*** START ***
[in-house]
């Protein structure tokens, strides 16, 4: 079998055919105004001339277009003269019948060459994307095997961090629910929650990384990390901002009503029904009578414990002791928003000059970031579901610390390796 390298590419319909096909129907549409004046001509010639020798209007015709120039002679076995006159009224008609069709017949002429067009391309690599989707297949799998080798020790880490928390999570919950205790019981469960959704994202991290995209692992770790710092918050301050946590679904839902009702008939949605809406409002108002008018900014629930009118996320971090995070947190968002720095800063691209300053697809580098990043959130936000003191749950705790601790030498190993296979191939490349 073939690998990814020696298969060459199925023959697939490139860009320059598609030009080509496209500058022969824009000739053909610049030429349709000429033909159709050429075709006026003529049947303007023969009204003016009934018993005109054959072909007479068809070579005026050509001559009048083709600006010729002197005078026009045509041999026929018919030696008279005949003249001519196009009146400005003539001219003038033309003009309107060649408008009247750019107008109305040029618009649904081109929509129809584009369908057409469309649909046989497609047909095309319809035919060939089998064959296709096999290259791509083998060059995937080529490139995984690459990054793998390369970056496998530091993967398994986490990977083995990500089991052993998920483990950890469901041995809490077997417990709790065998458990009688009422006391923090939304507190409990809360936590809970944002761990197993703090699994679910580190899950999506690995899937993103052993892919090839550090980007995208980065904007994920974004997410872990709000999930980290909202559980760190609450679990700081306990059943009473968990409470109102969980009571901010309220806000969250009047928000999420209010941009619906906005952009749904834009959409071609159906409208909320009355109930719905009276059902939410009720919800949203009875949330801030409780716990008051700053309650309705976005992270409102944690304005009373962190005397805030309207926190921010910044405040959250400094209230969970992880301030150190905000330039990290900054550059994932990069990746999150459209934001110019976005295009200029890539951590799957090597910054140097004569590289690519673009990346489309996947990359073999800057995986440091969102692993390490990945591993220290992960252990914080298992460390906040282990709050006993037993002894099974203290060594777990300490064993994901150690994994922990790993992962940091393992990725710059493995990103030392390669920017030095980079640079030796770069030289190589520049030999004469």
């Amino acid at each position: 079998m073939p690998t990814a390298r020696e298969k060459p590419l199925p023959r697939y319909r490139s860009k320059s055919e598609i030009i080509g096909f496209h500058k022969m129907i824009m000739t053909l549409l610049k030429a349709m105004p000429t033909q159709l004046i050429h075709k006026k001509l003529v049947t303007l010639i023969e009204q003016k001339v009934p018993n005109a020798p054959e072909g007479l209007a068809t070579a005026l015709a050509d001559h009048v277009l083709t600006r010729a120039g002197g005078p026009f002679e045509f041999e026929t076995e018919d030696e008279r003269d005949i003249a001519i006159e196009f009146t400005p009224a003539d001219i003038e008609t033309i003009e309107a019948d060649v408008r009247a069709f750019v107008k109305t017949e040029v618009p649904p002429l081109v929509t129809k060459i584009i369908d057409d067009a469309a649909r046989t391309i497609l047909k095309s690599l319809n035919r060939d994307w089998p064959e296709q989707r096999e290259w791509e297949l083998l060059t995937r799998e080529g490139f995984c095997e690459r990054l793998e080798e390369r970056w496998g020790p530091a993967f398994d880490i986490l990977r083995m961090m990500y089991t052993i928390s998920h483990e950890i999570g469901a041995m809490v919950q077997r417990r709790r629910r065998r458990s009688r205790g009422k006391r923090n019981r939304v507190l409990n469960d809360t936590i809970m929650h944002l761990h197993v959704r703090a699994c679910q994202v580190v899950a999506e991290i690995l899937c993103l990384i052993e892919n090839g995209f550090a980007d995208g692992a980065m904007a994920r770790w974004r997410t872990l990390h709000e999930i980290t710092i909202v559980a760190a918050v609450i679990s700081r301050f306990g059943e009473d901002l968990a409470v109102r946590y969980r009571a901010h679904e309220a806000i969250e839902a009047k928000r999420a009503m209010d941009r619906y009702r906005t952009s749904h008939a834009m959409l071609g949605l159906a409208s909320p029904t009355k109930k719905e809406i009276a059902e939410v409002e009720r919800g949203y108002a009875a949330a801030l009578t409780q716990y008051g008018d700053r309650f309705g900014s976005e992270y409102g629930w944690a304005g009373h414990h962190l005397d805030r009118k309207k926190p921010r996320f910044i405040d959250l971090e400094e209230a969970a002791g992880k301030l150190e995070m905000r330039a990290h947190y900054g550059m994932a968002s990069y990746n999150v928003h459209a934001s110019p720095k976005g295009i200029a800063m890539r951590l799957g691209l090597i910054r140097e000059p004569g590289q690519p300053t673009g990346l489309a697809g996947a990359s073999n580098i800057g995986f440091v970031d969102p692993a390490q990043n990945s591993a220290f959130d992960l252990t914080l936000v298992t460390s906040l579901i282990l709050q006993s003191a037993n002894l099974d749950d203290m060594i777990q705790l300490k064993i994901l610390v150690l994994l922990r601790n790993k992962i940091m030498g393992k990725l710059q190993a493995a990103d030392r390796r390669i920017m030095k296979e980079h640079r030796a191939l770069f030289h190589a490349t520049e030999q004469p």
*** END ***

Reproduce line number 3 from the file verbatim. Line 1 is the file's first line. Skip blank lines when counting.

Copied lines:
């Amino acid at each position: 079998m073939p690998t990814a390298r020696e298969k060459p590419l199925p023959r697939y319909r490139s860009k320059s055919e598609i030009i080509g096909f496209h500058k022969m129907i824009m000739t053909l549409l610049k030429a349709m105004p000429t033909q159709l004046i050429h075709k006026k001509l003529v049947t303007l010639i023969e009204q003016k001339v009934p018993n005109a020798p054959e072909g007479l209007a068809t070579a005026l015709a050509d001559h009048v277009l083709t600006r010729a120039g002197g005078p026009f002679e045509f041999e026929t076995e018919d030696e008279r003269d005949i003249a001519i006159e196009f009146t400005p009224a003539d001219i003038e008609t033309i003009e309107a019948d060649v408008r009247a069709f750019v107008k109305t017949e040029v618009p649904p002429l081109v929509t129809k060459i584009i369908d057409d067009a469309a649909r046989t391309i497609l047909k095309s690599l319809n035919r060939d994307w089998p064959e296709q989707r096999e290259w791509e297949l083998l060059t995937r799998e080529g490139f995984c095997e690459r990054l793998e080798e390369r970056w496998g020790p530091a993967f398994d880490i986490l990977r083995m961090m990500y089991t052993i928390s998920h483990e950890i999570g469901a041995m809490v919950q077997r417990r709790r629910r065998r458990s009688r205790g009422k006391r923090n019981r939304v507190l409990n469960d809360t936590i809970m929650h944002l761990h197993v959704r703090a699994c679910q994202v580190v899950a999506e991290i690995l899937c993103l990384i052993e892919n090839g995209f550090a980007d995208g692992a980065m904007a994920r770790w974004r997410t872990l990390h709000e999930i980290t710092i909202v559980a760190a918050v609450i679990s700081r301050f306990g059943e009473d901002l968990a409470v109102r946590y969980r009571a901010h679904e309220a806000i969250e839902a009047k928000r999420a009503m209010d941009r619906y009702r906005t952009s749904h008939a834009m959409l071609g949605l159906a409208s909320p029904t009355k109930k719905e809406i009276a059902e939410v409002e009720r919800g949203y108002a009875a949330a801030l009578t409780q716990y008051g008018d700053r309650f309705g900014s976005e992270y409102g629930w944690a304005g009373h414990h962190l005397d805030r009118k309207k926190p921010r996320f910044i405040d959250l971090e400094e209230a969970a002791g992880k301030l150190e995070m905000r330039a990290h947190y900054g550059m994932a968002s990069y990746n999150v928003h459209a934001s110019p720095k976005g295009i200029a800063m890539r951590l799957g691209l090597i910054r140097e000059p004569g590289q690519p300053t673009g990346l489309a697809g996947a990359s073999n580098i800057g995986f440091v970031d969102p692993a390490q990043n990945s591993a220290f959130d992960l252990t914080l936000v298992t460390s906040l579901i282990l709050q006993s003191a037993n002894l099974d749950d203290m060594i777990q705790l300490k064993i994901l610390v150690l994994l922990r601790n790993k992962i940091m030498g393992k990725l710059q190993a493995a990103d030392r390796r390669i920017m030095k296979e980079h640079r030796a191939l770069f030289h190589a490349t520049e030999q004469p």